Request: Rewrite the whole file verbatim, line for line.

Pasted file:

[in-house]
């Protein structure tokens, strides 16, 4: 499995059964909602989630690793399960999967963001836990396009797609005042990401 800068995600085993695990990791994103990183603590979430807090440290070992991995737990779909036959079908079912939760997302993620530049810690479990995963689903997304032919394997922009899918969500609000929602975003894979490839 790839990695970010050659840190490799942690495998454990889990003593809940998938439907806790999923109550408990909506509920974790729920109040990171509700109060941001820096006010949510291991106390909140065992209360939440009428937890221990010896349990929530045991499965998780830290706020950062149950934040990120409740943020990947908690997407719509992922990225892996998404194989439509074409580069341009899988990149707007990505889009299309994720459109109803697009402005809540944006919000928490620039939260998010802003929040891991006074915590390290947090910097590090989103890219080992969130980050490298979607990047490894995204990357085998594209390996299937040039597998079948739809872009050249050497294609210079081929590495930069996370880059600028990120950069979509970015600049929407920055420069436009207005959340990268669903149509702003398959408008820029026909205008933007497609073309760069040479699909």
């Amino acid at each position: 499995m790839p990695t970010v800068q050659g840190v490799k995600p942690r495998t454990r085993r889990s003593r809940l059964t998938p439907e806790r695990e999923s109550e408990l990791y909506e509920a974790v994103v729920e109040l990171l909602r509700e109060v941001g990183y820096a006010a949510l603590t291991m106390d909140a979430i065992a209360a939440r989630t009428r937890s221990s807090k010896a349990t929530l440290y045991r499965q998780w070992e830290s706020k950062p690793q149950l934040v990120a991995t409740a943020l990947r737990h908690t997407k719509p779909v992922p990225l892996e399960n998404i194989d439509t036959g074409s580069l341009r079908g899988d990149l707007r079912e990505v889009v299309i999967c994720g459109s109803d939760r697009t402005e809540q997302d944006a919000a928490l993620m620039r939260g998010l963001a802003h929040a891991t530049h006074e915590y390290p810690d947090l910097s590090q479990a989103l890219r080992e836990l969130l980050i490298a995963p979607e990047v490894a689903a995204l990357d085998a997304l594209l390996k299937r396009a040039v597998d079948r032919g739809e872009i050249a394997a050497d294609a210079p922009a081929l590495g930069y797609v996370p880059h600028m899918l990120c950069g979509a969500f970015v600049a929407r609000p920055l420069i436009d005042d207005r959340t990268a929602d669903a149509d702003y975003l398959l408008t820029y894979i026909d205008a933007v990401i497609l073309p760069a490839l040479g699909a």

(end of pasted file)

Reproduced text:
[in-house]
């Protein structure tokens, strides 16, 4: 499995059964909602989630690793399960999967963001836990396009797609005042990401 800068995600085993695990990791994103990183603590979430807090440290070992991995737990779909036959079908079912939760997302993620530049810690479990995963689903997304032919394997922009899918969500609000929602975003894979490839 790839990695970010050659840190490799942690495998454990889990003593809940998938439907806790999923109550408990909506509920974790729920109040990171509700109060941001820096006010949510291991106390909140065992209360939440009428937890221990010896349990929530045991499965998780830290706020950062149950934040990120409740943020990947908690997407719509992922990225892996998404194989439509074409580069341009899988990149707007990505889009299309994720459109109803697009402005809540944006919000928490620039939260998010802003929040891991006074915590390290947090910097590090989103890219080992969130980050490298979607990047490894995204990357085998594209390996299937040039597998079948739809872009050249050497294609210079081929590495930069996370880059600028990120950069979509970015600049929407920055420069436009207005959340990268669903149509702003398959408008820029026909205008933007497609073309760069040479699909």
């Amino acid at each position: 499995m790839p990695t970010v800068q050659g840190v490799k995600p942690r495998t454990r085993r889990s003593r809940l059964t998938p439907e806790r695990e999923s109550e408990l990791y909506e509920a974790v994103v729920e109040l990171l909602r509700e109060v941001g990183y820096a006010a949510l603590t291991m106390d909140a979430i065992a209360a939440r989630t009428r937890s221990s807090k010896a349990t929530l440290y045991r499965q998780w070992e830290s706020k950062p690793q149950l934040v990120a991995t409740a943020l990947r737990h908690t997407k719509p779909v992922p990225l892996e399960n998404i194989d439509t036959g074409s580069l341009r079908g899988d990149l707007r079912e990505v889009v299309i999967c994720g459109s109803d939760r697009t402005e809540q997302d944006a919000a928490l993620m620039r939260g998010l963001a802003h929040a891991t530049h006074e915590y390290p810690d947090l910097s590090q479990a989103l890219r080992e836990l969130l980050i490298a995963p979607e990047v490894a689903a995204l990357d085998a997304l594209l390996k299937r396009a040039v597998d079948r032919g739809e872009i050249a394997a050497d294609a210079p922009a081929l590495g930069y797609v996370p880059h600028m899918l990120c950069g979509a969500f970015v600049a929407r609000p920055l420069i436009d005042d207005r959340t990268a929602d669903a149509d702003y975003l398959l408008t820029y894979i026909d205008a933007v990401i497609l073309p760069a490839l040479g699909a």